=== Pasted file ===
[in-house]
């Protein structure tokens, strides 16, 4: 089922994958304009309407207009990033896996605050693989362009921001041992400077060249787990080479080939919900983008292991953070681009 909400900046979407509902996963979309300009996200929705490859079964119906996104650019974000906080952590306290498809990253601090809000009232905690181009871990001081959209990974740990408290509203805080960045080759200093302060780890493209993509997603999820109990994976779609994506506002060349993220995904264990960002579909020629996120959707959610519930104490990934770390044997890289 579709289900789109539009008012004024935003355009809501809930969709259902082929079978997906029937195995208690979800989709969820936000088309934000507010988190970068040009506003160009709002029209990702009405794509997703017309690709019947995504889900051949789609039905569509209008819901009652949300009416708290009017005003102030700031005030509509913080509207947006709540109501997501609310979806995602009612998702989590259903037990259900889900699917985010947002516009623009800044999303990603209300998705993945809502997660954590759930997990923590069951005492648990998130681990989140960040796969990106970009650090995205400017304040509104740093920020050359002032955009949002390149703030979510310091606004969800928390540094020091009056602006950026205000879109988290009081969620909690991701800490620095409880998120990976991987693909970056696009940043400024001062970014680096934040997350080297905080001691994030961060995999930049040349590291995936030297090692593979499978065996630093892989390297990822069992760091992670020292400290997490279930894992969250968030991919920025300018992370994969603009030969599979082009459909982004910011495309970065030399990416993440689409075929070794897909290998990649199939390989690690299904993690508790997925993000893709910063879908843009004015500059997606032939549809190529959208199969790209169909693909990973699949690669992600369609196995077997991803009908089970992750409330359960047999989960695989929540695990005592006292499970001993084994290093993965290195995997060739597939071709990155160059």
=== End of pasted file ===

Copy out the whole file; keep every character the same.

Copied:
[in-house]
């Protein structure tokens, strides 16, 4: 089922994958304009309407207009990033896996605050693989362009921001041992400077060249787990080479080939919900983008292991953070681009 909400900046979407509902996963979309300009996200929705490859079964119906996104650019974000906080952590306290498809990253601090809000009232905690181009871990001081959209990974740990408290509203805080960045080759200093302060780890493209993509997603999820109990994976779609994506506002060349993220995904264990960002579909020629996120959707959610519930104490990934770390044997890289 579709289900789109539009008012004024935003355009809501809930969709259902082929079978997906029937195995208690979800989709969820936000088309934000507010988190970068040009506003160009709002029209990702009405794509997703017309690709019947995504889900051949789609039905569509209008819901009652949300009416708290009017005003102030700031005030509509913080509207947006709540109501997501609310979806995602009612998702989590259903037990259900889900699917985010947002516009623009800044999303990603209300998705993945809502997660954590759930997990923590069951005492648990998130681990989140960040796969990106970009650090995205400017304040509104740093920020050359002032955009949002390149703030979510310091606004969800928390540094020091009056602006950026205000879109988290009081969620909690991701800490620095409880998120990976991987693909970056696009940043400024001062970014680096934040997350080297905080001691994030961060995999930049040349590291995936030297090692593979499978065996630093892989390297990822069992760091992670020292400290997490279930894992969250968030991919920025300018992370994969603009030969599979082009459909982004910011495309970065030399990416993440689409075929070794897909290998990649199939390989690690299904993690508790997925993000893709910063879908843009004015500059997606032939549809190529959208199969790209169909693909990973699949690669992600369609196995077997991803009908089970992750409330359960047999989960695989929540695990005592006292499970001993084994290093993965290195995997060739597939071709990155160059």